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  45.  21
    John O'Neill (2009). Review of Mark Sagoff, The Economy of the Earth: Philosophy, Law, and the Environment, 2nd Edition. [REVIEW] Notre Dame Philosophical Reviews 2009 (11).
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  46.  2
    John O'neill (1991). Exploitation and Workers'Co-Operatives: A Reply to Alan Carter. Journal of Applied Philosophy 8 (2):231-235.
  47.  3
    M. C. & J. G. O'Neill (1930). Ancient Corinth, with a Topographical Sketch of the Corinthia. Part I: From the Earliest Times to 404 B. C. Journal of Hellenic Studies 50:371.
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  48.  18
    John O'Neill, Socialism, Associations and the Market.
    Hayek's epistemic arguments against central planning and in defence of market economies have recently been redeployed by some market-socialists against more decentralized models of non-market socialism. This paper considers the cogency of these arguments through an examination of an unpublished exchange in the socialist calculation debates between Hayek and a proponent of non-market associational models of socialism, Otto Neurath. Contrary to the standard view of the debates, Neurath shared many of the assumptions of Hayek's epistemic arguments and similarly criticized technocratic (...)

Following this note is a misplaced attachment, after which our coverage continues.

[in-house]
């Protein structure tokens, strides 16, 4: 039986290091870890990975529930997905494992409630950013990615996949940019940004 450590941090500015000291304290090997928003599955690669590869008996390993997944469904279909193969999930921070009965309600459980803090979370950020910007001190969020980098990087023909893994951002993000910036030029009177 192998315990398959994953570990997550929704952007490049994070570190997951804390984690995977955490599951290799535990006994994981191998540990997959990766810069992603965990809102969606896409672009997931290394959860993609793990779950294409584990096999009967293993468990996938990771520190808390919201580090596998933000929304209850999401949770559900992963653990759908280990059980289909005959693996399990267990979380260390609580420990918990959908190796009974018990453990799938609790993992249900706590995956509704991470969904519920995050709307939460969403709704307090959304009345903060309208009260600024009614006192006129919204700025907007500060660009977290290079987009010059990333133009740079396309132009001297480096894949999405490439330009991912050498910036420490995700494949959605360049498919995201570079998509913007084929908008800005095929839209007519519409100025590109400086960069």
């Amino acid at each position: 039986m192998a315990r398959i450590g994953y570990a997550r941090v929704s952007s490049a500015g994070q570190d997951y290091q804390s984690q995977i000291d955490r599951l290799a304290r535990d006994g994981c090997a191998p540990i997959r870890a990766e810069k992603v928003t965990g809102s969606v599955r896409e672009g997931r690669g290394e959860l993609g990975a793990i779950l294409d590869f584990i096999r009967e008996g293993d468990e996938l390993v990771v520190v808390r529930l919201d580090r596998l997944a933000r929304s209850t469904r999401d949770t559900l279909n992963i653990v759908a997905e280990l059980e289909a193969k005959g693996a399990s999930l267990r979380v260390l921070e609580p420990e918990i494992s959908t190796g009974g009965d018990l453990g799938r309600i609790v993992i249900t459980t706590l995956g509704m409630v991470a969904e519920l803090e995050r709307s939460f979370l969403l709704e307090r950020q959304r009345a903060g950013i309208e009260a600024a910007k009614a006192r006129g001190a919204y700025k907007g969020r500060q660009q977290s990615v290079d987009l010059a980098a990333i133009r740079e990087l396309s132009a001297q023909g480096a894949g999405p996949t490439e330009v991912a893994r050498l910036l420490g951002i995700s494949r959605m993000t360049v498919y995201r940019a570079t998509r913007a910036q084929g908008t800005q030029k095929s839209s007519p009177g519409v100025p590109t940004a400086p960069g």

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  49.  15
    J. M. O'Neill (1949). Is There a Catholic Constitutional Position? Thought: A Journal of Philosophy 24 (3):573-576.
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  50. John O'neill (1982). For Marx Against Althusser, and Other Essays. Monograph Collection (Matt - Pseudo).